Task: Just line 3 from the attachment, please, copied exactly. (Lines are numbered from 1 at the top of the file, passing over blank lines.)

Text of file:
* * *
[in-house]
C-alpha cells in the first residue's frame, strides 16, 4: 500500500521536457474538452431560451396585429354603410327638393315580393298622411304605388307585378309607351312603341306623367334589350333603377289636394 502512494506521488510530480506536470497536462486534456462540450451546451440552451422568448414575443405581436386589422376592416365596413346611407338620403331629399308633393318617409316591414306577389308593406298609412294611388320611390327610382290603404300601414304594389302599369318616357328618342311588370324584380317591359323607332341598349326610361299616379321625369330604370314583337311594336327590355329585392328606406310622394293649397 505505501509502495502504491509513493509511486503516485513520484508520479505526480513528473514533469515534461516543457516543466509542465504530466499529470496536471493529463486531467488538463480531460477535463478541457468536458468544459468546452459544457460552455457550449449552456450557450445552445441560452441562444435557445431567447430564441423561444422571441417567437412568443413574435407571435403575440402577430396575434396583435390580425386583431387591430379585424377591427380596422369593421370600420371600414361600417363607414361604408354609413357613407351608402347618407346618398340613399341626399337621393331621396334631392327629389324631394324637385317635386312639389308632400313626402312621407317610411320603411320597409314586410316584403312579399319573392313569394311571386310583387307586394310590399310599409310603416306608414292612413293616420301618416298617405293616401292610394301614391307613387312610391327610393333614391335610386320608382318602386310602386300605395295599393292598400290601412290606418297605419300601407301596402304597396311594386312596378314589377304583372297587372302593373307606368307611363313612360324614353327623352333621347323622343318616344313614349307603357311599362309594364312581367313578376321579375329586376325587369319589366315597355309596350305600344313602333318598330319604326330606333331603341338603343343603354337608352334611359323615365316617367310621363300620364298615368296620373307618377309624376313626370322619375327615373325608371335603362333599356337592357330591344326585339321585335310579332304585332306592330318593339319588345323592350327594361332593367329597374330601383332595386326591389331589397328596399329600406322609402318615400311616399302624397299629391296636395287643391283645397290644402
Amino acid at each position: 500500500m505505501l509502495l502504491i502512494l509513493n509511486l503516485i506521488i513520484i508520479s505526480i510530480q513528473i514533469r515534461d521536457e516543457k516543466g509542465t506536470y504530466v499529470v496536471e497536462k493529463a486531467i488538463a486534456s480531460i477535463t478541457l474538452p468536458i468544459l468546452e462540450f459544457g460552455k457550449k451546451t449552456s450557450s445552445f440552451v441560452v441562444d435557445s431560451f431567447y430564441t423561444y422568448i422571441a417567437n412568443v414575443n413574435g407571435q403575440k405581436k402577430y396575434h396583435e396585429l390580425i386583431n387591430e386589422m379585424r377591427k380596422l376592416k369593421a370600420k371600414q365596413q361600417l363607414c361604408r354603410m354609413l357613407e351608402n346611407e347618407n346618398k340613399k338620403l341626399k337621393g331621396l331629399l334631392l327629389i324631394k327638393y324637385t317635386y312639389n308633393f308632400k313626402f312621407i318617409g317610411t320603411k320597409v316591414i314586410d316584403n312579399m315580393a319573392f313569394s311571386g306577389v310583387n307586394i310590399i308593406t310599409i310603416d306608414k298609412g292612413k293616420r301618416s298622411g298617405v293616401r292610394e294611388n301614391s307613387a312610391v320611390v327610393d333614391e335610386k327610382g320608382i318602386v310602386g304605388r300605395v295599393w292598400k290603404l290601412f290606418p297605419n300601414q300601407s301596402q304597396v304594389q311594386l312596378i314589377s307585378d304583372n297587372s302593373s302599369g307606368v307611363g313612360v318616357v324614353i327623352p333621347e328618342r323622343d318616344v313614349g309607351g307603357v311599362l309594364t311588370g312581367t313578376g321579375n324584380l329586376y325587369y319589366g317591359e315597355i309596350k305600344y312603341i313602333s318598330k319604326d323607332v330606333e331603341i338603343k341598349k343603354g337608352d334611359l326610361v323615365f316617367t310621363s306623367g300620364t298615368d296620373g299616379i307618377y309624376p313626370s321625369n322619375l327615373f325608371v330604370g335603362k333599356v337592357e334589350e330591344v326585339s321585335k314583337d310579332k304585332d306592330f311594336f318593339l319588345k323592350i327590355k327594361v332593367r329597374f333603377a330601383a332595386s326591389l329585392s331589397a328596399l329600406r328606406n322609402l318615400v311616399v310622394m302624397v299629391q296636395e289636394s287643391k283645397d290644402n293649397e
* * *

Amino acid at each position: 500500500m505505501l509502495l502504491i502512494l509513493n509511486l503516485i506521488i513520484i508520479s505526480i510530480q513528473i514533469r515534461d521536457e516543457k516543466g509542465t506536470y504530466v499529470v496536471e497536462k493529463a486531467i488538463a486534456s480531460i477535463t478541457l474538452p468536458i468544459l468546452e462540450f459544457g460552455k457550449k451546451t449552456s450557450s445552445f440552451v441560452v441562444d435557445s431560451f431567447y430564441t423561444y422568448i422571441a417567437n412568443v414575443n413574435g407571435q403575440k405581436k402577430y396575434h396583435e396585429l390580425i386583431n387591430e386589422m379585424r377591427k380596422l376592416k369593421a370600420k371600414q365596413q361600417l363607414c361604408r354603410m354609413l357613407e351608402n346611407e347618407n346618398k340613399k338620403l341626399k337621393g331621396l331629399l334631392l327629389i324631394k327638393y324637385t317635386y312639389n308633393f308632400k313626402f312621407i318617409g317610411t320603411k320597409v316591414i314586410d316584403n312579399m315580393a319573392f313569394s311571386g306577389v310583387n307586394i310590399i308593406t310599409i310603416d306608414k298609412g292612413k293616420r301618416s298622411g298617405v293616401r292610394e294611388n301614391s307613387a312610391v320611390v327610393d333614391e335610386k327610382g320608382i318602386v310602386g304605388r300605395v295599393w292598400k290603404l290601412f290606418p297605419n300601414q300601407s301596402q304597396v304594389q311594386l312596378i314589377s307585378d304583372n297587372s302593373s302599369g307606368v307611363g313612360v318616357v324614353i327623352p333621347e328618342r323622343d318616344v313614349g309607351g307603357v311599362l309594364t311588370g312581367t313578376g321579375n324584380l329586376y325587369y319589366g317591359e315597355i309596350k305600344y312603341i313602333s318598330k319604326d323607332v330606333e331603341i338603343k341598349k343603354g337608352d334611359l326610361v323615365f316617367t310621363s306623367g300620364t298615368d296620373g299616379i307618377y309624376p313626370s321625369n322619375l327615373f325608371v330604370g335603362k333599356v337592357e334589350e330591344v326585339s321585335k314583337d310579332k304585332d306592330f311594336f318593339l319588345k323592350i327590355k327594361v332593367r329597374f333603377a330601383a332595386s326591389l329585392s331589397a328596399l329600406r328606406n322609402l318615400v311616399v310622394m302624397v299629391q296636395e289636394s287643391k283645397d290644402n293649397e